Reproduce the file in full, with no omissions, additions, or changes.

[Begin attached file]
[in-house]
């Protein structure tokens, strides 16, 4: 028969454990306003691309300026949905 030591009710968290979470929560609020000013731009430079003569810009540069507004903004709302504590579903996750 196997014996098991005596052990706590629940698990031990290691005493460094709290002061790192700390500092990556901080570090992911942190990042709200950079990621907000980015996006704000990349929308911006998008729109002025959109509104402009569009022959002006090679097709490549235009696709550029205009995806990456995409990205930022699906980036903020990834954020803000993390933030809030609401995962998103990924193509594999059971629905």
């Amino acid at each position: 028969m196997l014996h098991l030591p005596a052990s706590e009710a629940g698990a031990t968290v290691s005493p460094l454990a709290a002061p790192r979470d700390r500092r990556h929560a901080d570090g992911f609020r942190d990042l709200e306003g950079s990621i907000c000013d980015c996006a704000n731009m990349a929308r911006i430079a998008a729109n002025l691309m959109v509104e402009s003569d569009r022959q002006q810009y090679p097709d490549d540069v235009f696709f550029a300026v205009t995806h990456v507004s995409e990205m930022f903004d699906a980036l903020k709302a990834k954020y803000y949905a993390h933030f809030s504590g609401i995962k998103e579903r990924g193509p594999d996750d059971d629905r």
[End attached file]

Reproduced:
[in-house]
């Protein structure tokens, strides 16, 4: 028969454990306003691309300026949905 030591009710968290979470929560609020000013731009430079003569810009540069507004903004709302504590579903996750 196997014996098991005596052990706590629940698990031990290691005493460094709290002061790192700390500092990556901080570090992911942190990042709200950079990621907000980015996006704000990349929308911006998008729109002025959109509104402009569009022959002006090679097709490549235009696709550029205009995806990456995409990205930022699906980036903020990834954020803000993390933030809030609401995962998103990924193509594999059971629905």
């Amino acid at each position: 028969m196997l014996h098991l030591p005596a052990s706590e009710a629940g698990a031990t968290v290691s005493p460094l454990a709290a002061p790192r979470d700390r500092r990556h929560a901080d570090g992911f609020r942190d990042l709200e306003g950079s990621i907000c000013d980015c996006a704000n731009m990349a929308r911006i430079a998008a729109n002025l691309m959109v509104e402009s003569d569009r022959q002006q810009y090679p097709d490549d540069v235009f696709f550029a300026v205009t995806h990456v507004s995409e990205m930022f903004d699906a980036l903020k709302a990834k954020y803000y949905a993390h933030f809030s504590g609401i995962k998103e579903r990924g193509p594999d996750d059971d629905r």